This evening will see the official opening of Harpa, Iceland’s new concert hall. The story of Harpa is the stuff of legend – somewhere during the boom years its construction was usurped by one Björgólfur Guðmundsson, former owner and Chairman of the Board of Landsbanki [also former owner of West Ham FC], who planned to present it to the Icelandic nation as a gift. Of course it followed that the original plans were scrapped and Harpa was made far more grandiose than it was ever supposed to be. For example, the gift contained a provision that it would have a special room in which the elite could hob-nob at concerts, free from the prying eyes of the lowly commoners.
And then came the bank collapse and it turned out that Björgólfur didn’t actually have any real money and he went bankrupt and here was Harpa only half-built. For a while, nobody knew what to do with it. It just sat there down by the waterfront, probably the biggest eyesore in Icelandic history, until the government decided that it would be more costly to let it disintegrate before our eyes than to pony up the billions needed to finish it.
And so, it was finished, and the official opening is tonight. Mind you, about 40% of its financing is money that had to be written off by foreign creditors who were silly enough to lend money to Landsbanki and Björgólfur Sr. Also, remember Icesave? Yup, those deposits were funnelled through to Landsbanki, and probably make up a substantial part of the foundation of Harpa today.
But we don’t like to talk about that.
Also? We don’t like to talk about who is on the guest list for the official opening this evening, though it has been revealed that Björgólfur Guðmundsson and spouse are on that list, and of course they plan to attend. A lot of people are irate about that, a common sentiment being that it is a slap in the face of the regular taxpayer, who has had to foot the bill for Björgólfur’s excesses – not just with Harpa, but with a whole slew of other things, as well.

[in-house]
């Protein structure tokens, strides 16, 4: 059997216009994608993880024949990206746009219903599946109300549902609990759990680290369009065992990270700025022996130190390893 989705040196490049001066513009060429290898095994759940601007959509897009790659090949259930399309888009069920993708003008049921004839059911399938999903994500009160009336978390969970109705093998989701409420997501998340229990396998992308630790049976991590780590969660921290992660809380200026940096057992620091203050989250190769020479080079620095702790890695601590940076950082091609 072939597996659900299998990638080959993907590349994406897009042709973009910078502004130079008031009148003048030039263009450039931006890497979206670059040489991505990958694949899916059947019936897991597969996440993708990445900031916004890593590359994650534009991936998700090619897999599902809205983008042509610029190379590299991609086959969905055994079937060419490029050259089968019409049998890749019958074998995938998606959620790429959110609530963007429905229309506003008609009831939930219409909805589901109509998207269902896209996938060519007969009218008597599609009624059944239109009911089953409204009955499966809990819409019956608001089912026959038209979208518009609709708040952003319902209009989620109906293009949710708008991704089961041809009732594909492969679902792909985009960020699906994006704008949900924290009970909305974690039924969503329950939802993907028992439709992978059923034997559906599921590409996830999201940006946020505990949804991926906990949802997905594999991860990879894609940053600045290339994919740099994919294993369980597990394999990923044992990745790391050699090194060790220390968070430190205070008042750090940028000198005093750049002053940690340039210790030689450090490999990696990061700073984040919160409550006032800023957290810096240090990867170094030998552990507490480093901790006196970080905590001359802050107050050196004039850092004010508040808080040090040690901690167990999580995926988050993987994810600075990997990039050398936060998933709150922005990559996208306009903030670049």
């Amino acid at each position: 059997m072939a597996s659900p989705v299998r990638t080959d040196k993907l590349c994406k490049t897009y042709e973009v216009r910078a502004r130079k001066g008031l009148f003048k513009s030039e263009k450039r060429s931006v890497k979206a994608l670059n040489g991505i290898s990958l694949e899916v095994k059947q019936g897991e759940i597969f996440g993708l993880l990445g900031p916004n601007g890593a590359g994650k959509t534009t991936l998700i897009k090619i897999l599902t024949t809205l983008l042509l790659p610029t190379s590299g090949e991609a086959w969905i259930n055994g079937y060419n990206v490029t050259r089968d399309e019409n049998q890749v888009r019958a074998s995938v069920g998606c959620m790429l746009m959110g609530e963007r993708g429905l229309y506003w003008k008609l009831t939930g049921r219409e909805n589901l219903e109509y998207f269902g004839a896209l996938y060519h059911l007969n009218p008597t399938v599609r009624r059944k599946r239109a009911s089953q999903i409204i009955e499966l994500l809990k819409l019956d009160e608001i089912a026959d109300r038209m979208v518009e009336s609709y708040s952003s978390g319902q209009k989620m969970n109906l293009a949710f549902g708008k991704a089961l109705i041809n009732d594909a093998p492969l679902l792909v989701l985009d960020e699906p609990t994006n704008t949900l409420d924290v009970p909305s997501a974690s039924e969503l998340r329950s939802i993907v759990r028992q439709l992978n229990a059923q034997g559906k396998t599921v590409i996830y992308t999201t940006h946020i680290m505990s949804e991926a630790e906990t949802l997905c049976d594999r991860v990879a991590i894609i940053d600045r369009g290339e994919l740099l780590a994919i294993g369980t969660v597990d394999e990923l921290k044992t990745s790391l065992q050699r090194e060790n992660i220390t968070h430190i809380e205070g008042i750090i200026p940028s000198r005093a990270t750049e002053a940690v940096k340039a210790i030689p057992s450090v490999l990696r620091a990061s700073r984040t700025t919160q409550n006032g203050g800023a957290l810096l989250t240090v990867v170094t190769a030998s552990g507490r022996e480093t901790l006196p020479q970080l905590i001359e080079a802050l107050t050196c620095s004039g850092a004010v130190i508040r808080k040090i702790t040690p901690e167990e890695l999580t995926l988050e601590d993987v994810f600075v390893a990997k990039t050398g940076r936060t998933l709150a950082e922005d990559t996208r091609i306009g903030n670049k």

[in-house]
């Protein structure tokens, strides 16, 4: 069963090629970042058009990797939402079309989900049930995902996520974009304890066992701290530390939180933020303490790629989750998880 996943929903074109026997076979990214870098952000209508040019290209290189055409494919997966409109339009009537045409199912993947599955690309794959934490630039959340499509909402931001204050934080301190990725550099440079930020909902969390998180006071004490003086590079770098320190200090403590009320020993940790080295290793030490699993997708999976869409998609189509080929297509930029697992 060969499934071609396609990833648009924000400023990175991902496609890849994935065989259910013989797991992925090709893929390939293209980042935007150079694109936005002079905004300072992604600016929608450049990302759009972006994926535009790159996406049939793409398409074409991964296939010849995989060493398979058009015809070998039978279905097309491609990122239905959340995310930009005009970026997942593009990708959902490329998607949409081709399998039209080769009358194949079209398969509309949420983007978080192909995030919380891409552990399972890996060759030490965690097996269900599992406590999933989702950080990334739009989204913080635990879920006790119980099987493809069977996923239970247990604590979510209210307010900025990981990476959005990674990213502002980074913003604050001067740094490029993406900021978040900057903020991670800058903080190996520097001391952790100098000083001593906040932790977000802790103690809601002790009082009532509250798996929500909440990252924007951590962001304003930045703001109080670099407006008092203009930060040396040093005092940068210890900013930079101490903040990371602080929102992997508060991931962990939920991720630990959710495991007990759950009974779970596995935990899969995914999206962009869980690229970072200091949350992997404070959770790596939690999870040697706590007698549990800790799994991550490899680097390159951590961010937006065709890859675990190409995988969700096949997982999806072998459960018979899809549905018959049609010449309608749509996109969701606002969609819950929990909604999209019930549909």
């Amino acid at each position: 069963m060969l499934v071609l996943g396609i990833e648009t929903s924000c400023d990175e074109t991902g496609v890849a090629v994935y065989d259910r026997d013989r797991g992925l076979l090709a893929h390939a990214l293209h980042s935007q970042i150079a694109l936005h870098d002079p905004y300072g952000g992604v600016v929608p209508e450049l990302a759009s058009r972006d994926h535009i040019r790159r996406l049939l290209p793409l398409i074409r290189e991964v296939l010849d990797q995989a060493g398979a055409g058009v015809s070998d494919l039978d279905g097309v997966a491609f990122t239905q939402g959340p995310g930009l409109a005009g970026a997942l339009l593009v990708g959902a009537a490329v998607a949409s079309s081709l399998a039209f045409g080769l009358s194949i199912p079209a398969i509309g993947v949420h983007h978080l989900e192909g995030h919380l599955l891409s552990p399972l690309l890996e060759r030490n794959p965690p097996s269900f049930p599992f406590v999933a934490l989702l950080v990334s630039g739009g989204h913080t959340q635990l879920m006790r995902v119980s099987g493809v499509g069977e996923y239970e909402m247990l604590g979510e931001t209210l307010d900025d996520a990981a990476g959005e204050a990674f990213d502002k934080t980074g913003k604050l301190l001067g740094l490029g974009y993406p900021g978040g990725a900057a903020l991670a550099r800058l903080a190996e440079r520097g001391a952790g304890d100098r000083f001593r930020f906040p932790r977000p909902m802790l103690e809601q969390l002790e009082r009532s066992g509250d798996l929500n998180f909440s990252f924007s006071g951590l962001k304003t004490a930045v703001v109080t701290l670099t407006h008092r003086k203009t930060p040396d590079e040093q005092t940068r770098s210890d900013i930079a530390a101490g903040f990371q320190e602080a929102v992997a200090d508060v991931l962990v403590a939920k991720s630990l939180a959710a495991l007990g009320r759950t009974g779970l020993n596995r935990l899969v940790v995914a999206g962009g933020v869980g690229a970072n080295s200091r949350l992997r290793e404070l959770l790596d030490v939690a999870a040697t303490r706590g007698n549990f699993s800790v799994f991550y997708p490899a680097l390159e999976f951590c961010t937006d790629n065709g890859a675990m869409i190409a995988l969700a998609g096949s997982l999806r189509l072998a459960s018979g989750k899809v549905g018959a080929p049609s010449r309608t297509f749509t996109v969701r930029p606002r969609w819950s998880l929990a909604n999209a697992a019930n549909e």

Also causing a lot of bad blood is the fact that the operators of Harpa are refusing to reveal who is on the guest list. Which made me want to share this little column, written on DV.is by someone who calls him/herself Svarthöfði [and loosely translated by Yours Truly].
Operators of the multi-use elite-building at the Reykjavík Harbour refused on Thursday to reveal who is being cordially invited to the opening concert by the Iceland Symphony Orchestra in Harpa.
“You must understand that we cannot reveal individual names,” said Þórunn Sigurðardóttir, honourable Chairman of the Board of the [Harpa] management company Ago, to a journalist at Pressan, who was silly enough to ask.
Þórunn’s attitude is very sensible, and it is moreover redundant for the journalist to ask. Iceland’s elite obviously enjoys protection. This protection is designed not only to provide peace for the Harpa-elite, but also to protect the paupers from themselves. Information about the elite only incites unnatural impulses among the commoners – prying, and envy. Just look at what happens when tax information is made public.* No – knowing just makes people feel worse. It is bad for them to know, and thus it is wrong to let them know.
We can be grateful that the State Broadcasting Service [RÚV], which we pay for, will do us the service of broadcasting the concert by the Iceland Symphony Orchestra, which we pay for, from the new Harpa concert hall, which we pay for.
Of course Harpa is not large enough to contain everybody. It is only large enough to contain Iceland’s most important people, the top one percent or so. “Certain groups in this society will receive an invitation,” said Pétur J. Eiríksson, chairman of the committee for the Harpa guest list, in conversation with DV.is. That’s just how it is. Icelanders are never going to understand that some people are more important than others. Those who are less important get to pay for those who are more important.
The directors of Iceland’s main media received an invitation, of course. Anything else would be stupid. Otherwise they’d just start talking about who was on the guest list. Davíð Oddsson, for instance, is invited. So is Björgólfur Guðmundsson. And of course the most important MPs.
Those who complain will no doubt be accused of negativity. They’ll be told that the Icelandic nation should stick together and be positive, particularly since Harpa is such a stunning building. Loosely translated: You, the paupers, should smile as the giants stand on your shoulders. Only that way can you be part of the show. Smile!
* Information about taxes levied on each individual in Iceland is made public for two weeks every August.